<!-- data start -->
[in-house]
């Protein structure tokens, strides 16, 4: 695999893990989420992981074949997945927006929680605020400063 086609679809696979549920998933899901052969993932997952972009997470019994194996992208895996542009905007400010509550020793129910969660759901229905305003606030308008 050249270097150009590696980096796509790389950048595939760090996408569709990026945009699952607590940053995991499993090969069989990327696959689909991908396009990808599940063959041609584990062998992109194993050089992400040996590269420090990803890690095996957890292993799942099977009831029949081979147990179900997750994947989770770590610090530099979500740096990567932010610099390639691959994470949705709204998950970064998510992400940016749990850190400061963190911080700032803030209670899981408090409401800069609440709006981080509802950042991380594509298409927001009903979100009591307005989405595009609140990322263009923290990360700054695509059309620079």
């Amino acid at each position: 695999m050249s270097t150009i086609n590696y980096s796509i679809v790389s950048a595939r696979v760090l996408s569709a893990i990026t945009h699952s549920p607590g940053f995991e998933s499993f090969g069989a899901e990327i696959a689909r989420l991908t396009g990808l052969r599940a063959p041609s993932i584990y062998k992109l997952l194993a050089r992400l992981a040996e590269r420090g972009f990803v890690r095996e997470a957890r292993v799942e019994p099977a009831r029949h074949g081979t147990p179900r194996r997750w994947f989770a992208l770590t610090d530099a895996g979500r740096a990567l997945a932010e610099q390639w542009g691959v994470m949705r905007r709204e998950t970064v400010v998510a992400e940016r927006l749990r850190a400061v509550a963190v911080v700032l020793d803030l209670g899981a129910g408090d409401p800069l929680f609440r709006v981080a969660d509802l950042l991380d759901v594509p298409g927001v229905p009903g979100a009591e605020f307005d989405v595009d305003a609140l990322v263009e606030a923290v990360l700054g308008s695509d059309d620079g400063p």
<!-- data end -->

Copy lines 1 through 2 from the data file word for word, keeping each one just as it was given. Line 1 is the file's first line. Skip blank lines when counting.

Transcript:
[in-house]
């Protein structure tokens, strides 16, 4: 695999893990989420992981074949997945927006929680605020400063 086609679809696979549920998933899901052969993932997952972009997470019994194996992208895996542009905007400010509550020793129910969660759901229905305003606030308008 050249270097150009590696980096796509790389950048595939760090996408569709990026945009699952607590940053995991499993090969069989990327696959689909991908396009990808599940063959041609584990062998992109194993050089992400040996590269420090990803890690095996957890292993799942099977009831029949081979147990179900997750994947989770770590610090530099979500740096990567932010610099390639691959994470949705709204998950970064998510992400940016749990850190400061963190911080700032803030209670899981408090409401800069609440709006981080509802950042991380594509298409927001009903979100009591307005989405595009609140990322263009923290990360700054695509059309620079």